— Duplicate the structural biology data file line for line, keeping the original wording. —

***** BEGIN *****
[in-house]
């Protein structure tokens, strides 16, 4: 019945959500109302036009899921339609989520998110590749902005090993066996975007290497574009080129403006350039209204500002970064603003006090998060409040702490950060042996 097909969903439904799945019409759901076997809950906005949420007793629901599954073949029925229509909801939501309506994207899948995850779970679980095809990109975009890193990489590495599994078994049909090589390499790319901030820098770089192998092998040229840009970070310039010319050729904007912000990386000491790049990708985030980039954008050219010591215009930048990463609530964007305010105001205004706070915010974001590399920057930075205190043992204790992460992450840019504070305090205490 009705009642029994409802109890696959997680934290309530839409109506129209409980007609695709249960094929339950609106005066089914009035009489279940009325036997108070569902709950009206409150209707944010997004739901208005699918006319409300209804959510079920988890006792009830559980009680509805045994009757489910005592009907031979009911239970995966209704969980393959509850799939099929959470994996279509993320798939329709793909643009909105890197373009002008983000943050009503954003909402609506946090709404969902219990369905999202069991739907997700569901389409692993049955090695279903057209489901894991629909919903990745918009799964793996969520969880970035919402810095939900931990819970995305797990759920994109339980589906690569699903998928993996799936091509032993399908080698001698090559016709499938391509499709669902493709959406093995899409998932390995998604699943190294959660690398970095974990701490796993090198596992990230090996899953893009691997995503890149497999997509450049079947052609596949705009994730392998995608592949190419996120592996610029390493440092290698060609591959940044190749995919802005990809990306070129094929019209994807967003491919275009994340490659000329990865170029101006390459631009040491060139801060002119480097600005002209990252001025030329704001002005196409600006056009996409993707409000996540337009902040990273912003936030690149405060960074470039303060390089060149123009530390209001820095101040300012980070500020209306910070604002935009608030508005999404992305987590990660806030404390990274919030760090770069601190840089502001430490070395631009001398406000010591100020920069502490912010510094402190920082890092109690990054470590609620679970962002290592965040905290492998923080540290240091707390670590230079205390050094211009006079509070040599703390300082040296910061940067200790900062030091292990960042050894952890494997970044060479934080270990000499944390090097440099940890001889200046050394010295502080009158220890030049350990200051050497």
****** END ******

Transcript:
[in-house]
């Protein structure tokens, strides 16, 4: 019945959500109302036009899921339609989520998110590749902005090993066996975007290497574009080129403006350039209204500002970064603003006090998060409040702490950060042996 097909969903439904799945019409759901076997809950906005949420007793629901599954073949029925229509909801939501309506994207899948995850779970679980095809990109975009890193990489590495599994078994049909090589390499790319901030820098770089192998092998040229840009970070310039010319050729904007912000990386000491790049990708985030980039954008050219010591215009930048990463609530964007305010105001205004706070915010974001590399920057930075205190043992204790992460992450840019504070305090205490 009705009642029994409802109890696959997680934290309530839409109506129209409980007609695709249960094929339950609106005066089914009035009489279940009325036997108070569902709950009206409150209707944010997004739901208005699918006319409300209804959510079920988890006792009830559980009680509805045994009757489910005592009907031979009911239970995966209704969980393959509850799939099929959470994996279509993320798939329709793909643009909105890197373009002008983000943050009503954003909402609506946090709404969902219990369905999202069991739907997700569901389409692993049955090695279903057209489901894991629909919903990745918009799964793996969520969880970035919402810095939900931990819970995305797990759920994109339980589906690569699903998928993996799936091509032993399908080698001698090559016709499938391509499709669902493709959406093995899409998932390995998604699943190294959660690398970095974990701490796993090198596992990230090996899953893009691997995503890149497999997509450049079947052609596949705009994730392998995608592949190419996120592996610029390493440092290698060609591959940044190749995919802005990809990306070129094929019209994807967003491919275009994340490659000329990865170029101006390459631009040491060139801060002119480097600005002209990252001025030329704001002005196409600006056009996409993707409000996540337009902040990273912003936030690149405060960074470039303060390089060149123009530390209001820095101040300012980070500020209306910070604002935009608030508005999404992305987590990660806030404390990274919030760090770069601190840089502001430490070395631009001398406000010591100020920069502490912010510094402190920082890092109690990054470590609620679970962002290592965040905290492998923080540290240091707390670590230079205390050094211009006079509070040599703390300082040296910061940067200790900062030091292990960042050894952890494997970044060479934080270990000499944390090097440099940890001889200046050394010295502080009158220890030049350990200051050497």